If you’re not feeling groovy after reading that, you never will. Inara was also a fan of the original Vegetarian Epicure by Anna Thomas. True to form, the cover was a hand-drawn pen and ink picture of a woman in a flowered dress, a wreath of flowers in her hair, looking lovingly down at a beet. Thomas was still a film student at UCLA when she wrote the first edition in 1972. Many of us began exploring vegetarianism at the time. The Moosewood Cookbook by Mollie Katzen was originally self-published in 1974 by the staff of the Ithaca, New York, Moosewood Restaurant. The spiral bound book, also hand-illustrated by the author, was another bible for veggie cooks.

Another friend, Emily Tucker, became a vegetarian when she was in high school. She fondly remembers making Brazilian Black Bean Soup from the first Moosewood Cookbook (there are now several) and the Savory Cheese and Onion Pie from The Vegetarian Epicure. Back when we were young in the ’60s, ’70s and even the ’80s, few of us were worried about the fat content of recipes. Today, I’m struck by the liberal measures of cream, butter and cheese used. No wonder they were so delicious! The Moosewood series and The Vegetarian Epicure have been updated with some leaner versions of the original recipes.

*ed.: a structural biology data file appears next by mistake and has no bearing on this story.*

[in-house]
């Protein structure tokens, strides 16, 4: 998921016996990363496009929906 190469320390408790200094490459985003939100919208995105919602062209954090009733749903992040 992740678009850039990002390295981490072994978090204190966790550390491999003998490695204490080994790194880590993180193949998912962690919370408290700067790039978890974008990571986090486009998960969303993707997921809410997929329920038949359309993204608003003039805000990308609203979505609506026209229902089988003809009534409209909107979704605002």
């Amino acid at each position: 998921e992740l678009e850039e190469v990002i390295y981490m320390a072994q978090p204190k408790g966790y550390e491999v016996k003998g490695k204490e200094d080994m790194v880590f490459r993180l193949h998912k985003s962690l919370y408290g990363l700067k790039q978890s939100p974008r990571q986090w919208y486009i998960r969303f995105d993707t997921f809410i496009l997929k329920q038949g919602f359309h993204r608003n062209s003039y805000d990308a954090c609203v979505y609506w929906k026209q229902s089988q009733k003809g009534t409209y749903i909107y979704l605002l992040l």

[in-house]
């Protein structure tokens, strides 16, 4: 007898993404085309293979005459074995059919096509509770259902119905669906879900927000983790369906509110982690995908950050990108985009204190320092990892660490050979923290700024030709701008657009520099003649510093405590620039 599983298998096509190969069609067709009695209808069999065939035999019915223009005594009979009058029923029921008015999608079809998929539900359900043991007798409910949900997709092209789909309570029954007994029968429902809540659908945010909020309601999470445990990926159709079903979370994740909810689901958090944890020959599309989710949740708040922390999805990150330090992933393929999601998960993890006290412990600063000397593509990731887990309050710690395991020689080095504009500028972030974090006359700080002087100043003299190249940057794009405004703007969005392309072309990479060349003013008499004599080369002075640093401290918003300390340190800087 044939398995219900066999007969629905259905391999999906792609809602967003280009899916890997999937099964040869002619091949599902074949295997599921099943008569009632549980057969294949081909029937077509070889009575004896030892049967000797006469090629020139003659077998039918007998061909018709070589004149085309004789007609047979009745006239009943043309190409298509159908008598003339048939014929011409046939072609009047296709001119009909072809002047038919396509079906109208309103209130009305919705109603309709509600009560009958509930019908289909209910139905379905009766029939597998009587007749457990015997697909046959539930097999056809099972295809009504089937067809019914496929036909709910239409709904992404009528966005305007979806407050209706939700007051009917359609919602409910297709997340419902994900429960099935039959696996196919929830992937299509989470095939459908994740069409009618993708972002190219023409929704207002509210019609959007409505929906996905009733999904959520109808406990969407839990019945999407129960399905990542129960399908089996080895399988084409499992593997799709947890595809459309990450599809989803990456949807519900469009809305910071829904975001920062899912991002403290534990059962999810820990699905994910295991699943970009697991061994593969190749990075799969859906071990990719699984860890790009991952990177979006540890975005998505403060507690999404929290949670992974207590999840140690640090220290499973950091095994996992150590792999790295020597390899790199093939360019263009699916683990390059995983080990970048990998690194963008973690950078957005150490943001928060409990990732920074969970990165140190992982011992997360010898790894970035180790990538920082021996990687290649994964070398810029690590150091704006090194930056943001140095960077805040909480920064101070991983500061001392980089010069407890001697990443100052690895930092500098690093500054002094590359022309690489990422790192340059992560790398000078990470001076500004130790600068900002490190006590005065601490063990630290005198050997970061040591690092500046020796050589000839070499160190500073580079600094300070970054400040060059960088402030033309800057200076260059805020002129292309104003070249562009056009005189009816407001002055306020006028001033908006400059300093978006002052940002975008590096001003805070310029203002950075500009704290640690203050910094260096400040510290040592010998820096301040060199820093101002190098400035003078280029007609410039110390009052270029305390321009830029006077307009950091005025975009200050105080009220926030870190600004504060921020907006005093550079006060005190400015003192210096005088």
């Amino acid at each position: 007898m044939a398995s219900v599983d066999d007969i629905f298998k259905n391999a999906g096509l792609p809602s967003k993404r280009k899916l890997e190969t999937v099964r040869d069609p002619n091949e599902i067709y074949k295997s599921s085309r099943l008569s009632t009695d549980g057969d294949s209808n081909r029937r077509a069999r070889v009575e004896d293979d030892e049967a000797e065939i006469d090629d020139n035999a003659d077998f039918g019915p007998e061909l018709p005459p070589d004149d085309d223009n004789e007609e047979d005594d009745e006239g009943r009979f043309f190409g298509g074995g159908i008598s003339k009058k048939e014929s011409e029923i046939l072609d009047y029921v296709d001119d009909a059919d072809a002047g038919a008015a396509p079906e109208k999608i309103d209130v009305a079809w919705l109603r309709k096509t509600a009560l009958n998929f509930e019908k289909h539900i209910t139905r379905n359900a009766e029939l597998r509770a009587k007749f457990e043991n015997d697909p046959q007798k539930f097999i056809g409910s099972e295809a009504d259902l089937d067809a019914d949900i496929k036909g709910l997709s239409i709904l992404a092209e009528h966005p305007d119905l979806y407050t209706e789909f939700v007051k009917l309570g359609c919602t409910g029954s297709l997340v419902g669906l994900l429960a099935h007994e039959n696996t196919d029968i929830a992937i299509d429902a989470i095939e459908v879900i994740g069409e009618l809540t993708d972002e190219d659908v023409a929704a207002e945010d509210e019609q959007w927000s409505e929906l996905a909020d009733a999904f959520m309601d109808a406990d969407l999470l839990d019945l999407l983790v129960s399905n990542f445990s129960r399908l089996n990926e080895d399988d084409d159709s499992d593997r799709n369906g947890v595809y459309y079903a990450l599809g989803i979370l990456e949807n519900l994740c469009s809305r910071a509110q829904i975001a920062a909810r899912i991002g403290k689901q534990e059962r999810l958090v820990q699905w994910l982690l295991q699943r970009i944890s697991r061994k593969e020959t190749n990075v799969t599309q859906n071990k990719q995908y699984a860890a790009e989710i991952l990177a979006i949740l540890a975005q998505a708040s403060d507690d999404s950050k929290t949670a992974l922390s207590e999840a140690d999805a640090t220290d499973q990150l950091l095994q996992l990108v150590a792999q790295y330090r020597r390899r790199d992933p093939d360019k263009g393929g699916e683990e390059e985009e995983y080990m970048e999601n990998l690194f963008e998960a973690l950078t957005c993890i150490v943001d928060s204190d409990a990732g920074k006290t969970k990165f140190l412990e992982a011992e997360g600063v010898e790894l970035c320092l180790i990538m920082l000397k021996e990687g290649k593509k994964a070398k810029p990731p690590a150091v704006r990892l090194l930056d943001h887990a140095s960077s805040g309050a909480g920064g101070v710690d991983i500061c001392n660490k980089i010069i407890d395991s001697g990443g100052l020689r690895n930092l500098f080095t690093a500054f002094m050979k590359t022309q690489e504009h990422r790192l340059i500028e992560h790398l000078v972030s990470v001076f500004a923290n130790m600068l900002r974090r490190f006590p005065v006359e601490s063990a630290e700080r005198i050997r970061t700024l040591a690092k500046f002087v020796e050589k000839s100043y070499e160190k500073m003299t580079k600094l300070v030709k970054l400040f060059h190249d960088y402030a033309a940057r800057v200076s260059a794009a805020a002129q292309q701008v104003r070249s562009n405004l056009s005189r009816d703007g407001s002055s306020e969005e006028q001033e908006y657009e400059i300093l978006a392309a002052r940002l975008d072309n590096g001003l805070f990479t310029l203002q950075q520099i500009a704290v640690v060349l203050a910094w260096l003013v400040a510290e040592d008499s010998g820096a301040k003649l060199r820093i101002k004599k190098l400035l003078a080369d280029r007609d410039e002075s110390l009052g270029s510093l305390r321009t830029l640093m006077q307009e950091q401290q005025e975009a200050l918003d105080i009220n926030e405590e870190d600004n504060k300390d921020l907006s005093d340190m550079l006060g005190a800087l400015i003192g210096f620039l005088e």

While embracing the new, many of us novice chefs fell back on the classics our mothers relied on. My backstop was The Joy of Cooking. Other friends turned to The Better Homes and Garden Cookbook and The Betty Crocker Cookbook.

Today I have a cooking app on my laptop that stores my recipes. It can convert recipes depending on how many people I’m serving, suggest substitutions for ingredients not currently in my pantry and organize recipes from hundreds of diverse sources by type of dish, origin, ingredient and other filters.

And yet ... I don’t use it that much. Besides not wanting to spill food on my devices, electronic recipes just don’t have the same soul as those stained pages with hand-scribbled notes in the margins. Here are two of my favorite recipes from memory lane.

Chicken Marabella from The Silver Palate Cookbook

Serves 10

1/2 cup olive oil

1/2 cup red wine vinegar

1 cup pitted prunes

1/2 cup pitted Spanish green olives

1/2 cup capers with a bit of juice

6 bay leaves

1 head of garlic, peeled and finely pureed

1/4 cup dried oregano

Coarse salt and freshly ground black pepper, to taste